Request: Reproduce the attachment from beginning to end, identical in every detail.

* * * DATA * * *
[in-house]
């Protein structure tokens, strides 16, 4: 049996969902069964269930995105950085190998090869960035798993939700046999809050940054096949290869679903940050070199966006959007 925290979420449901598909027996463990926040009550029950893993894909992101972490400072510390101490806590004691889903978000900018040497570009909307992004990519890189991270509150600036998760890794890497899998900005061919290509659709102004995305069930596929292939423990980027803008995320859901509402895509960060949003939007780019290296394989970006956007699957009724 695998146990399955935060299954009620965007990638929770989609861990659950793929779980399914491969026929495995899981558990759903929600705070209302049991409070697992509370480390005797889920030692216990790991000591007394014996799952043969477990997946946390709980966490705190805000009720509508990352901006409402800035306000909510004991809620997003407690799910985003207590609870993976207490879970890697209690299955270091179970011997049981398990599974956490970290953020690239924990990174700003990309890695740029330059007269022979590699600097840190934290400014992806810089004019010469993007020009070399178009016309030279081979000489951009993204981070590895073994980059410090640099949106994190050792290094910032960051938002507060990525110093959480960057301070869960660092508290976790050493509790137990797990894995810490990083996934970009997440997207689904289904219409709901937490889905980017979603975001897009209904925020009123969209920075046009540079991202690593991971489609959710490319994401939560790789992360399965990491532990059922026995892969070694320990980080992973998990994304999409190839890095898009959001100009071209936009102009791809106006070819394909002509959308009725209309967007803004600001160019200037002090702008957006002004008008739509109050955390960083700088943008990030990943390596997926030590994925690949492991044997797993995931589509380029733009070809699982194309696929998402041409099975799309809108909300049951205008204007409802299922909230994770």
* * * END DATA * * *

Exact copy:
[in-house]
């Protein structure tokens, strides 16, 4: 049996969902069964269930995105950085190998090869960035798993939700046999809050940054096949290869679903940050070199966006959007 925290979420449901598909027996463990926040009550029950893993894909992101972490400072510390101490806590004691889903978000900018040497570009909307992004990519890189991270509150600036998760890794890497899998900005061919290509659709102004995305069930596929292939423990980027803008995320859901509402895509960060949003939007780019290296394989970006956007699957009724 695998146990399955935060299954009620965007990638929770989609861990659950793929779980399914491969026929495995899981558990759903929600705070209302049991409070697992509370480390005797889920030692216990790991000591007394014996799952043969477990997946946390709980966490705190805000009720509508990352901006409402800035306000909510004991809620997003407690799910985003207590609870993976207490879970890697209690299955270091179970011997049981398990599974956490970290953020690239924990990174700003990309890695740029330059007269022979590699600097840190934290400014992806810089004019010469993007020009070399178009016309030279081979000489951009993204981070590895073994980059410090640099949106994190050792290094910032960051938002507060990525110093959480960057301070869960660092508290976790050493509790137990797990894995810490990083996934970009997440997207689904289904219409709901937490889905980017979603975001897009209904925020009123969209920075046009540079991202690593991971489609959710490319994401939560790789992360399965990491532990059922026995892969070694320990980080992973998990994304999409190839890095898009959001100009071209936009102009791809106006070819394909002509959308009725209309967007803004600001160019200037002090702008957006002004008008739509109050955390960083700088943008990030990943390596997926030590994925690949492991044997797993995931589509380029733009070809699982194309696929998402041409099975799309809108909300049951205008204007409802299922909230994770």